Once he had been within an ace of cutting and running. That was in the early days, soon after his marriage. Trade had petered out; and there would have been as little to leave behind as to carry with him. But, even so, circumstances had proved too strong for him: what with Mary's persuasions and John's intermeddling, his scheme had come to nothing. And if, with so much in his favour, he had not managed to carry it out, how in all the world could he hope to now, when every thing conspired against him. It was, besides, excusable in youth to challenge fortune; a very different matter for one of his age.
Of his age! ... the words gave him pause. By their light he saw why he had knuckled under so meekly, at the time of his first attempt. It was because then a few years one way or another did not signify; he had them to spare. Now, each individual year was precious to him; he parted with it lingeringly, unwillingly. Time had taken to flashing past, too; Christmas was hardly celebrated before it was again at the door. Another ten years or so and he would be an old man, and it would in very truth be too late. The tempter voice—in this case also the voice of reason—said: now or never!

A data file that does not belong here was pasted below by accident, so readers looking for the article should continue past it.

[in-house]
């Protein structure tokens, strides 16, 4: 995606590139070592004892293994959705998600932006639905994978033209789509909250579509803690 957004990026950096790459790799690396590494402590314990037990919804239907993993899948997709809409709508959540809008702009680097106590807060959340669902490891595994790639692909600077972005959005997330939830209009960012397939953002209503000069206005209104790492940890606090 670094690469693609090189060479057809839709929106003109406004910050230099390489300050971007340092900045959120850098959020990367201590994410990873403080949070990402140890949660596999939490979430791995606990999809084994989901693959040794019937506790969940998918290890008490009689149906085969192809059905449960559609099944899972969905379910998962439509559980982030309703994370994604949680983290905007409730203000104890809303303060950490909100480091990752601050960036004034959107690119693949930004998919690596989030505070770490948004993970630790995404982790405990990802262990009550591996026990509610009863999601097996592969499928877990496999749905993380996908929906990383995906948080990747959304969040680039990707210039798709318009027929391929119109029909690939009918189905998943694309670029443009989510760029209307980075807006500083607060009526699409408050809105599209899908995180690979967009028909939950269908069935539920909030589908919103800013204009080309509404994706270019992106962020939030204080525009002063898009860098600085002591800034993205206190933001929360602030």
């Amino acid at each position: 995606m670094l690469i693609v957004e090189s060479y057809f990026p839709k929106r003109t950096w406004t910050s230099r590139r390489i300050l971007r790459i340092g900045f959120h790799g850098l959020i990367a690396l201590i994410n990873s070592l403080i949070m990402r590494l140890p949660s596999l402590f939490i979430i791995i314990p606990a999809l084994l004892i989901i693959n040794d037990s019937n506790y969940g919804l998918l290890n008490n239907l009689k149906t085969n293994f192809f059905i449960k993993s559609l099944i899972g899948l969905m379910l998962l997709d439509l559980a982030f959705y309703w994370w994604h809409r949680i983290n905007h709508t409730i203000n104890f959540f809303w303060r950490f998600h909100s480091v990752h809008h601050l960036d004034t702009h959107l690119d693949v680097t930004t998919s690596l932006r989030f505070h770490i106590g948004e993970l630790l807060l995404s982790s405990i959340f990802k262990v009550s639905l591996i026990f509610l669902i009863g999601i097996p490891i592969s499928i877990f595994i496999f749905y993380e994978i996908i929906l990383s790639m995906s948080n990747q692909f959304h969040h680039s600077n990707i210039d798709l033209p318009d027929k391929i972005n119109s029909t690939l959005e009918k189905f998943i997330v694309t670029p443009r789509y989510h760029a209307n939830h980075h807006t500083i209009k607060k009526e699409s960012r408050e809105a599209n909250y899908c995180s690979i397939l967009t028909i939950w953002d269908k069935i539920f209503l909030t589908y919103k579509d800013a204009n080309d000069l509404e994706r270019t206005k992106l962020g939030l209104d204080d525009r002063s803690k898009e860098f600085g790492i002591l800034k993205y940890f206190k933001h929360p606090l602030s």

But when he came to look the facts in the face his heart failed him anew, so heavily did the arguments against his taking such a step—and, true to his race, it was these he began by marshalling—weigh down the scales. He should have done it, if done it was to be, five ... three ... even a couple of years ago. Each day that dawned added to the tangle, made the idea seem more preposterous. Local dignities had been showered on him: he sat on the Committees of the District Hospital and the Benevolent Asylum; was Honorary Medical Officer to this Society and that; a trustee of the church; one of the original founders of the Mechanics' Institute; vice-president of the Botanical Society; and so on, AD INFINITUM. His practice was second to none; his visiting-book rarely shewed a blank space; people drove in from miles round to consult him. In addition, he had an extremely popular wife, a good house and garden, horses and traps, and a sure yearly income of some twelve or thirteen hundred. Of what stuff was he made, that he could lightly contemplate turning his back on prizes such as these?